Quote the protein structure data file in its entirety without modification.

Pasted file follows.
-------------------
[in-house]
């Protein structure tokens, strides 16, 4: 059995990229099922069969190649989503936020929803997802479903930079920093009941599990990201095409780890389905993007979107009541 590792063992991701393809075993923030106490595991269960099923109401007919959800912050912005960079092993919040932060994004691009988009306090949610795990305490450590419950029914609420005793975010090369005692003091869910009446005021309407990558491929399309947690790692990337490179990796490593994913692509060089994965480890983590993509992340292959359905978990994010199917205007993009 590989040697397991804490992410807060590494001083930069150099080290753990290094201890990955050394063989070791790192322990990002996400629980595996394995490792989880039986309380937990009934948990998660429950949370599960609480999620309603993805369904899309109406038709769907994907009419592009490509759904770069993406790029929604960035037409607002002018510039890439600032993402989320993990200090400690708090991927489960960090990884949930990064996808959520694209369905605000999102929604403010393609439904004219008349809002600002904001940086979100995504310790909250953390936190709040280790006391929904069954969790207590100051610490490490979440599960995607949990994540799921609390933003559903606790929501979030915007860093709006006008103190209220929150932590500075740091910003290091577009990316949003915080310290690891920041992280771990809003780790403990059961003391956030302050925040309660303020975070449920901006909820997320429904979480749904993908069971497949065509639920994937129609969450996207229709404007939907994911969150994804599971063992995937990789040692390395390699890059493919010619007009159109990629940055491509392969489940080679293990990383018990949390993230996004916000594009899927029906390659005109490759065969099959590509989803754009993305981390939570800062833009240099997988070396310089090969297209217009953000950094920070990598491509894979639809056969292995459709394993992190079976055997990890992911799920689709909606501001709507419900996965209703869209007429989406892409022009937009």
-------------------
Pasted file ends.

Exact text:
[in-house]
């Protein structure tokens, strides 16, 4: 059995990229099922069969190649989503936020929803997802479903930079920093009941599990990201095409780890389905993007979107009541 590792063992991701393809075993923030106490595991269960099923109401007919959800912050912005960079092993919040932060994004691009988009306090949610795990305490450590419950029914609420005793975010090369005692003091869910009446005021309407990558491929399309947690790692990337490179990796490593994913692509060089994965480890983590993509992340292959359905978990994010199917205007993009 590989040697397991804490992410807060590494001083930069150099080290753990290094201890990955050394063989070791790192322990990002996400629980595996394995490792989880039986309380937990009934948990998660429950949370599960609480999620309603993805369904899309109406038709769907994907009419592009490509759904770069993406790029929604960035037409607002002018510039890439600032993402989320993990200090400690708090991927489960960090990884949930990064996808959520694209369905605000999102929604403010393609439904004219008349809002600002904001940086979100995504310790909250953390936190709040280790006391929904069954969790207590100051610490490490979440599960995607949990994540799921609390933003559903606790929501979030915007860093709006006008103190209220929150932590500075740091910003290091577009990316949003915080310290690891920041992280771990809003780790403990059961003391956030302050925040309660303020975070449920901006909820997320429904979480749904993908069971497949065509639920994937129609969450996207229709404007939907994911969150994804599971063992995937990789040692390395390699890059493919010619007009159109990629940055491509392969489940080679293990990383018990949390993230996004916000594009899927029906390659005109490759065969099959590509989803754009993305981390939570800062833009240099997988070396310089090969297209217009953000950094920070990598491509894979639809056969292995459709394993992190079976055997990890992911799920689709909606501001709507419900996965209703869209007429989406892409022009937009």